By Doris C. Dumlao | Philippine Daily Inquirer | August 7, 2011
HONG KONG—Infrastructure holding firm Metro Pacific Investments Corp. has initiated talks with the new leadership at the Department of Transportation and Communications (DoTC) to revive its bid to rehabilitate and upgrade the Metro Railway Transit Line 3, the Philippines’ biggest elevated railway system line.
The group has drawn up an “improved” proposal on a 30-year MRT 3 concession, which is estimated to require $650 million in investment, of which $300 million will be in equity contribution for the expansion of railway capacity and $350 million for the acquisition of equity and some of the bonds issued by operator Metro Rail Transit Corp., top company officials said.
MPIC president and chief executive officer Jose Ma. Lim said in a briefing on Friday at the head office of MPIC’s parent First Pacific Co. Ltd. that the group’s earlier proposal was shelved as the DoTC had intended to bid out a concession contract to operate the MRT3.
“I think the new leadership in DoTC [under Secretary Mar Roxas] is reexamining that plan and announced they won’t proceed with the bidding while studying what to do next,” Lim said. “We’re starting to discuss our proposal with the new team and we are hopeful that the proposal will be better received.”
Under the proposal, a Metro Pacific-led consortium will double the capacity of MRT 3 at a total cost to the consumer that will not exceed current bus fares. It is also willing to subject its proposal to a “Swiss” challenge, which means other bidders will have the chance to top its offer but as original proponent, MPIC will have the right to match the best offer.
“We have improved it in the sense that initially, we didn’t offer to do the Swiss challenge but when they said transparency will be an issue, we said okay, let’s subject it to that,” Lim said.
“But from the very start we already told them we’re removing the onerous provisions in the old contract like the guaranteed yield of 15 percent [to the MRT 3 operator]. We’ll take market risk. We offered to cover 40 percent of the subsidies that the government is now paying and this relates to the bonds that are held by current third parties,” Lim added.
Part of the proposal is to buy out state-owned banks Development Bank of the Philippines and Land Bank of the Philippines, which own a combined 22 percent of equity in the MRT 3 project but 75 percent of economic rights through bondholders.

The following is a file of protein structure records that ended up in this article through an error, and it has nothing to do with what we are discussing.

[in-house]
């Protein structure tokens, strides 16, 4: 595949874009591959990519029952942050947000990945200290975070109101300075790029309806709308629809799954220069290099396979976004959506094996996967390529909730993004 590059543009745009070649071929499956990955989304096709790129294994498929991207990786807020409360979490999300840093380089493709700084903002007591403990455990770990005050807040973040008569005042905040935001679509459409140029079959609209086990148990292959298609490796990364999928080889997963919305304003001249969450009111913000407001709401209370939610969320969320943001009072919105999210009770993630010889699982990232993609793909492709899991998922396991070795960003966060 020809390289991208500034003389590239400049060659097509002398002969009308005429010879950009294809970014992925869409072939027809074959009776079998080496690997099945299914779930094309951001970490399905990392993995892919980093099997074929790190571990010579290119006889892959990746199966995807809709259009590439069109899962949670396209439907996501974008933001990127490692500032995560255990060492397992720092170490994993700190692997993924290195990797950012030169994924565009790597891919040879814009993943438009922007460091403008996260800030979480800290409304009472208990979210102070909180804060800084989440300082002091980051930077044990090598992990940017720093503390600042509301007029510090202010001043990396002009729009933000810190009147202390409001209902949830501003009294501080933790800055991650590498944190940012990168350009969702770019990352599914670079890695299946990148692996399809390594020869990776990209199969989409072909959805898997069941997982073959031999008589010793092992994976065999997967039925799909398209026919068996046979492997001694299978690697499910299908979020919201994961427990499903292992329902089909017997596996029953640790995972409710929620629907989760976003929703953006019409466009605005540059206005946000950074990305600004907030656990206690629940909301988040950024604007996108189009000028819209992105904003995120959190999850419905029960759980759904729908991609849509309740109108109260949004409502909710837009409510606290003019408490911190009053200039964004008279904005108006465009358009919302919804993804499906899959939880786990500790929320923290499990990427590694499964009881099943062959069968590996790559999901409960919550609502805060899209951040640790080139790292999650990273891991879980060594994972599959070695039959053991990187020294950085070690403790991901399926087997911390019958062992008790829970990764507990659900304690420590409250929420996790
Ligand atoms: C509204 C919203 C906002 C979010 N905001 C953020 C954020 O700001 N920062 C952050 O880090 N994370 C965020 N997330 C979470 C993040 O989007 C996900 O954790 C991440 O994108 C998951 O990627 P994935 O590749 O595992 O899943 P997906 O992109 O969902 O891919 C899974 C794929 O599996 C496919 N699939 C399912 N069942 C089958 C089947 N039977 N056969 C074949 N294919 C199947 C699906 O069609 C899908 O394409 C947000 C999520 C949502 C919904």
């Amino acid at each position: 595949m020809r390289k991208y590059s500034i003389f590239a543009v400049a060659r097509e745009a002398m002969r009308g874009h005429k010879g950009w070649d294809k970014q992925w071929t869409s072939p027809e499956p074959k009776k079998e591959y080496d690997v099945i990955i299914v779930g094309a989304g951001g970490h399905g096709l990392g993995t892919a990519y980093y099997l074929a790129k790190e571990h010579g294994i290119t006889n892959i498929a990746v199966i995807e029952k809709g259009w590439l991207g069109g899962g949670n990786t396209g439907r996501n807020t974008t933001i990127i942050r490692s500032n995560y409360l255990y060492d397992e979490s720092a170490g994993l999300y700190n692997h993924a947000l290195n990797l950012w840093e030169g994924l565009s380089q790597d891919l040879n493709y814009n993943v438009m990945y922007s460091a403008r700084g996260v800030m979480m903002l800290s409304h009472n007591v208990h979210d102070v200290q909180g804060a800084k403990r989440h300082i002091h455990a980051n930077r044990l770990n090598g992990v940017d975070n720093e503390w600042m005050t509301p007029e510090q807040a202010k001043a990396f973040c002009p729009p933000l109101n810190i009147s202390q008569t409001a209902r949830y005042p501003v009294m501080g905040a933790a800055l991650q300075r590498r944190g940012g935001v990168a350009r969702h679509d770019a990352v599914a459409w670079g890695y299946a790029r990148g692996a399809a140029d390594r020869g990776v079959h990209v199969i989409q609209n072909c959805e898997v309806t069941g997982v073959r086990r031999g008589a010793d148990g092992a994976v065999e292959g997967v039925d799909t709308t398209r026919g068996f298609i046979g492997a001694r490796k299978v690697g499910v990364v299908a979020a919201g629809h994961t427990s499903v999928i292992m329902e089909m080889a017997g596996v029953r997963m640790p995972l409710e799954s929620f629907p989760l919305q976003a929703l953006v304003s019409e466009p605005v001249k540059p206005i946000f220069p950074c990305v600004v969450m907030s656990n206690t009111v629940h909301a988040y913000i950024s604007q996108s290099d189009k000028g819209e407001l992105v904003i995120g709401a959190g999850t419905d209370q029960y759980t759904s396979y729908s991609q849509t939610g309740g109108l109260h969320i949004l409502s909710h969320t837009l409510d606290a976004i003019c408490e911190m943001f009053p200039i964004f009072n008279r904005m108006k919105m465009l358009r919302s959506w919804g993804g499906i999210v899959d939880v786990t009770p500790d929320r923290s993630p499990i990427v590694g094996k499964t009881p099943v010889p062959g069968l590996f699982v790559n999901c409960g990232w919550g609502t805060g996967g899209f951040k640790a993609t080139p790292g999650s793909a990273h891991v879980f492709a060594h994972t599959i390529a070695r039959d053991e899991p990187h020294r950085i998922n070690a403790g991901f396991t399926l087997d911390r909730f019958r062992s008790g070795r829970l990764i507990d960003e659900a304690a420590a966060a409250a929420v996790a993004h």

MPIC has already signed a “cooperation” agreement with various groups relating to rights and interests in MRT 3 companies—namely Metro Rail Transit Holdings Inc., Metro Rail Transit II Inc., Metro Rail Transit Corp. (MRTC) and Monumento Rail Transit Corp. This includes the interest held by the group of businessman Robert John Soprepeña.
A “cooperation” agreement gives MPIC the option to take over their shares if the concession proposal is accepted by the government. In addition, MPIC has signed agreements with other shareholders to either buy their shares or take over their voting rights, which could give it an equity control of 48 percent and voting rights of more than 70 percent, Lim said.
The earlier reported $1.1-billion MRT 3 takeover proposal pertained to the valuation of certain assets owned by the MRT3 consortium, not all of which MPIC is offering to buy, MPIC chief finance officer David Nichols said.
MPIC’s expansion plan seeks to double the capacity of MRT 3 line running the stretch of Edsa to 700,000 passengers a day from the current 350,000, Lim said. This is to be achieved with the purchase of new cars, upgrading of signaling equipment, improving the frequency of train departures and lengthening the number of cars per train.
“Instead of three cars to one train, it could be four cars so that trains will be carrying more cars at faster intervals. It will require upgrading of signaling and communications as well,” Lim said.
If and when MPIC’s proposal is accepted, he said the group could mobilize resources within six months and execute actual expansion within 12 to 18 months.